Axel Springer to Google: “About that licence fee…”07 Mar, 2013
It appears that the Germany ancillary copyright win for Google wasn’t quite so conclusive. Although the new ancillary copyright law states that “single words or small text excerpts” would remain free to use for aggregators and search engines, Axel Springer now feels it is within rights to ask a licence fee for Google’s use of snippets (average length: 20 words).
As could perhaps be expected, the vague text of the law leaves room for debate, and Springer is opening that debate right now. Mathias Döpfner, CEO of Axel Springer said yesterday that he was “establishing a principle”. Springer will offer every web company using its content a licence. It says it hopes that Google signs up, and wouldn’t say whether it is prepared to go to court over the matter.
For Google, there’s a number of options.
1. It could do nothing and wait what a judge says. It’s hard to believe that a 20 word snippet doesn’t fall under fair use, somehow. And I’m pretty sure that Google can come up with “aggregated fragments” or “snippets” in Axel Springer newspapers that exceed the 20 word mark. Especially the more boulevard press like Bild see no qualms in quoting extensively from other sources (like blogs, forums, Twitter, Facebook statuses,…).
2. Don’t display any snippets for publishers. Or Google could choose not to display the snippets anymore, just the links and the headline. This would certainly decrease the number of clickthroughs that the Springer properties get, but it will also make Google search worse. Google has been reluctant to do anything that makes the user experience worse.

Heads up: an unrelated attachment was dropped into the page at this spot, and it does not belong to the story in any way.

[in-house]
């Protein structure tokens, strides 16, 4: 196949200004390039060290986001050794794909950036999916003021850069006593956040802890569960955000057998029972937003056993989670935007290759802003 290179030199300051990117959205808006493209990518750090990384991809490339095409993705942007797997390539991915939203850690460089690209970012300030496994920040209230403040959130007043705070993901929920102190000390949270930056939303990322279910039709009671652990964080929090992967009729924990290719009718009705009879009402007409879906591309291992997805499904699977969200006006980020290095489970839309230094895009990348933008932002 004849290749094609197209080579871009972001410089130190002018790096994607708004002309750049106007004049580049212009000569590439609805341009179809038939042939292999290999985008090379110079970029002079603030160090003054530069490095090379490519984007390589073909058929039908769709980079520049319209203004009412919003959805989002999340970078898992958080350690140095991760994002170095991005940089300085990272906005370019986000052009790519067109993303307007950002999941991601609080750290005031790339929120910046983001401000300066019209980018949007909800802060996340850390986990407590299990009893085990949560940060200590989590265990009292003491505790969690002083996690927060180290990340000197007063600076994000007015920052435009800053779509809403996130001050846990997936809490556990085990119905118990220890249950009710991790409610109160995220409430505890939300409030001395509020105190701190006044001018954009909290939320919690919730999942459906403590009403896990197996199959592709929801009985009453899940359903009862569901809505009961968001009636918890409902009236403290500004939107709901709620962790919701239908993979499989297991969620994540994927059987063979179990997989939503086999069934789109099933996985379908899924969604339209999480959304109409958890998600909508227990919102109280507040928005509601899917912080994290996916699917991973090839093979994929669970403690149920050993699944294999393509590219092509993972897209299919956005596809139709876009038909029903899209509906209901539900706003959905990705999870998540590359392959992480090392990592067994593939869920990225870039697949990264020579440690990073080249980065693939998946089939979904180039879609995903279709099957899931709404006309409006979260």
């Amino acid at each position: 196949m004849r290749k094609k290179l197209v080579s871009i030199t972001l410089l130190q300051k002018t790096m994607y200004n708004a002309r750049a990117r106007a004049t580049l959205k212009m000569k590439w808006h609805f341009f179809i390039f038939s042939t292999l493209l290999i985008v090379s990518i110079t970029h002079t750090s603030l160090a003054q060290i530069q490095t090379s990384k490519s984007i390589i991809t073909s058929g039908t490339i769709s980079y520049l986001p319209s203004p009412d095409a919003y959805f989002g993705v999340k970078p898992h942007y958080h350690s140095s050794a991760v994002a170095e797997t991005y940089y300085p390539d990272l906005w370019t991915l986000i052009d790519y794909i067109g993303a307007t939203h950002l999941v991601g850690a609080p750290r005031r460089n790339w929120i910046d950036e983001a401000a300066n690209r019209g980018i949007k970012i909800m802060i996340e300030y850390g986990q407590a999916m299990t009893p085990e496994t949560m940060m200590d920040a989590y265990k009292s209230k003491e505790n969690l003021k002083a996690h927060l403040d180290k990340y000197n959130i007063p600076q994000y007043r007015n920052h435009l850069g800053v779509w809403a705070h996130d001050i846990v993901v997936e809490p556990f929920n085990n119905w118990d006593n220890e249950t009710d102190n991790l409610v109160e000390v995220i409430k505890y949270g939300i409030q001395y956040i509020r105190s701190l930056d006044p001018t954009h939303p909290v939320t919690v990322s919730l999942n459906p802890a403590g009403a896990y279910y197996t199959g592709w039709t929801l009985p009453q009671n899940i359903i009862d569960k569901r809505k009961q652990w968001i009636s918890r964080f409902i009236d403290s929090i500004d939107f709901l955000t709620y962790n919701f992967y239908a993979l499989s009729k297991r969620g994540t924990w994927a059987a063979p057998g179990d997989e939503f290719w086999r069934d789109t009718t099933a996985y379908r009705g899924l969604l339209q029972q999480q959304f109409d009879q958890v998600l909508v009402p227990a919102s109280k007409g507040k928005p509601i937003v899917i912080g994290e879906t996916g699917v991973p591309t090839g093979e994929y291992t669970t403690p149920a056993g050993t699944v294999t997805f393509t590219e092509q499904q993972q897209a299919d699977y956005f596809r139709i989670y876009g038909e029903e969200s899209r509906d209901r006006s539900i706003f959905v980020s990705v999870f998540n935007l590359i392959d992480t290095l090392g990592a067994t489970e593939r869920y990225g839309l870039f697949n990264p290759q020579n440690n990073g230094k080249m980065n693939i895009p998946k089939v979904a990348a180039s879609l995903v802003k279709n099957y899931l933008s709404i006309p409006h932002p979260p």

3. Radically remove Springer and others from its search engines. Again, Google is loathe to do this. It did this for a short time in Belgium in 2011, when it removed all the members of Copiepresse from its indexes. The move caused unrest among the publishers, however, who specified that they only wanted to opt out of Google News. Google restored the indexing four days later, after concessions from the publishers. In Brazil, it is not indexing publishers, but this is because the publishers opted out. It looks like Springer doesn’t want to opt out of being indexed – it just wants to be paid for it.
4. Pay. In the past, Google has shown that it’s willing to buy the peace for a few million here and there. While it recently said that the Google wallet would remain closed from now on, maybe a German ‘media innovation fund’ will see the light soon after all.[FT][Photo: quapan, Flickr]
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